Belgian drug bust: Two GRA officers remain in custody


As local investigators continue to look for answers in relation to the 11.5 tonnes of cocaine found in a container which was shipped from Guyana to Belgium, two employees from the Guyana Revenue Authority (GRA) remain in custody.

Head of the Customs Anti-Narcotics Unit (CANU), James Singh told the News Room on Wednesday that the third GRA employee and the broker, were released from custody on Monday last but are mandated to report to the Headquarters daily.

The Belgian Times reported the drug bust as the largest in the world and an estimated street value of €900 million.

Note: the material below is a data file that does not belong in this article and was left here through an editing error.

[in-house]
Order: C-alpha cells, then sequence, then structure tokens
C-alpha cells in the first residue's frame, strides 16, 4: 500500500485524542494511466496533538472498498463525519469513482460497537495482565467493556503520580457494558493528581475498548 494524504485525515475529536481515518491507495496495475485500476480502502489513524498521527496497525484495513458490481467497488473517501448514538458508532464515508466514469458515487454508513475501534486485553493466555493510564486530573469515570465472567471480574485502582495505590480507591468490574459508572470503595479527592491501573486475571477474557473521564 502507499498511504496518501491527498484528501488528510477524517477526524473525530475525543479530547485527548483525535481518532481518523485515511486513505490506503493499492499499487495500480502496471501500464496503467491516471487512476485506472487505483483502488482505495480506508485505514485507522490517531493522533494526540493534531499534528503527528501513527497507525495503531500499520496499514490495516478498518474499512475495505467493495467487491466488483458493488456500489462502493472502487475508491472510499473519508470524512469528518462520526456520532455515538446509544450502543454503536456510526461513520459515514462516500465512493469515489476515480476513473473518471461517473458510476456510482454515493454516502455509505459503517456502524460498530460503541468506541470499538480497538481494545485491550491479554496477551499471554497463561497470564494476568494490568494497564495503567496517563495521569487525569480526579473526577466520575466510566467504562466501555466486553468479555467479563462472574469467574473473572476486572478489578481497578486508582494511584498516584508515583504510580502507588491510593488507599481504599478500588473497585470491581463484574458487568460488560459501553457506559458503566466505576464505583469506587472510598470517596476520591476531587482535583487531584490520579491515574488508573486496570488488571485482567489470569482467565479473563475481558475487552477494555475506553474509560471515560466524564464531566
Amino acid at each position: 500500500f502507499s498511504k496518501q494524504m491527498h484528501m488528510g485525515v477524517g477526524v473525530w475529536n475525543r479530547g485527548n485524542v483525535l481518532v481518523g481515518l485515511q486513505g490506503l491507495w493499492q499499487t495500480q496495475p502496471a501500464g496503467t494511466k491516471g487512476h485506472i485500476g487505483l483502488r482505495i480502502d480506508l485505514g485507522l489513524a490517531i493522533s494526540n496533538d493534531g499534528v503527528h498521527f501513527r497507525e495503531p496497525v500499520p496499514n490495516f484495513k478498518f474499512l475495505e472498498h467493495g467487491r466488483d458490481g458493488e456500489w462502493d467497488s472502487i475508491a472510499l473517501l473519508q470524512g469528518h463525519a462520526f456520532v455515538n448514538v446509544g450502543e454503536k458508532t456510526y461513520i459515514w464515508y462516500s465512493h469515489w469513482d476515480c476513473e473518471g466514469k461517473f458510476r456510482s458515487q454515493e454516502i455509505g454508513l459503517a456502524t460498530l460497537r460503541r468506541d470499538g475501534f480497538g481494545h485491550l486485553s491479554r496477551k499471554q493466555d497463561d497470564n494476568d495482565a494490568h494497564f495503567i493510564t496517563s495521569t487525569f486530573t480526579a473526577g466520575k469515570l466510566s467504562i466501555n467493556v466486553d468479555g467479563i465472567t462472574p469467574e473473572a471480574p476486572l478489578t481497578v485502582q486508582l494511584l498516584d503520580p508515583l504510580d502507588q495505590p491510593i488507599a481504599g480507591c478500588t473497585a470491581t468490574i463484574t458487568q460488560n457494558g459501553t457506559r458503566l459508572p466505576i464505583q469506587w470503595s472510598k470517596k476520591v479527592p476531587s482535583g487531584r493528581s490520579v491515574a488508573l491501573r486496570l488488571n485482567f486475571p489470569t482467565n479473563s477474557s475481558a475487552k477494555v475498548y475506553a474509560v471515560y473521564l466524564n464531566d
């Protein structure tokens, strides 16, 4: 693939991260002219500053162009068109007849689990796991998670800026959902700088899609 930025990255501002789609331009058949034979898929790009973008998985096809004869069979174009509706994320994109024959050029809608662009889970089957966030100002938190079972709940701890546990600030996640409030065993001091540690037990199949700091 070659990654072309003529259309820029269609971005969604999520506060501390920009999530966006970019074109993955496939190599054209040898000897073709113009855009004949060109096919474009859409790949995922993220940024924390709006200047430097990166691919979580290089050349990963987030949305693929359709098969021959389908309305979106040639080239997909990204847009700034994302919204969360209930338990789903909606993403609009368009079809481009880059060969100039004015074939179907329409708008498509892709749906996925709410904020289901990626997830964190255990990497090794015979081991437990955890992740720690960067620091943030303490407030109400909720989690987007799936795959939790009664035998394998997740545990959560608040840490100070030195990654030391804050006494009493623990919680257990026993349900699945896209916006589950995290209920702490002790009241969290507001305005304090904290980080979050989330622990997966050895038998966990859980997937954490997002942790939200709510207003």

The local shipper, Marlon Primo of 701 Cummings Lodge, East Coast Demerara (ECD) and 69 Atlantic Ville, ECD remains in hiding.

Wanted: Marlon Primo [CANU photo]
Mr Singh said there has been no luck with finding the shipper.

Local investigators had also discovered explosives at a Region Four property during a number of raids that were carried out over the last few days.

Minister of Home Affairs, Robeson Benn on Monday told the News Room that the government has given its European, Belgium and American law enforcement officials the assurance of vigorous investigations here, this is testimony to the risks involved.

The massive load of cocaine left Guyana on September 25 and was opened in Belgium on October 27. The illegal substance was disguised as scrap metal and placed inside a steel container which was in turn packed into a sea container and loaded into a transatlantic vessel.

Local authorities found that the ship stopped in Guadeloupe for a few days.

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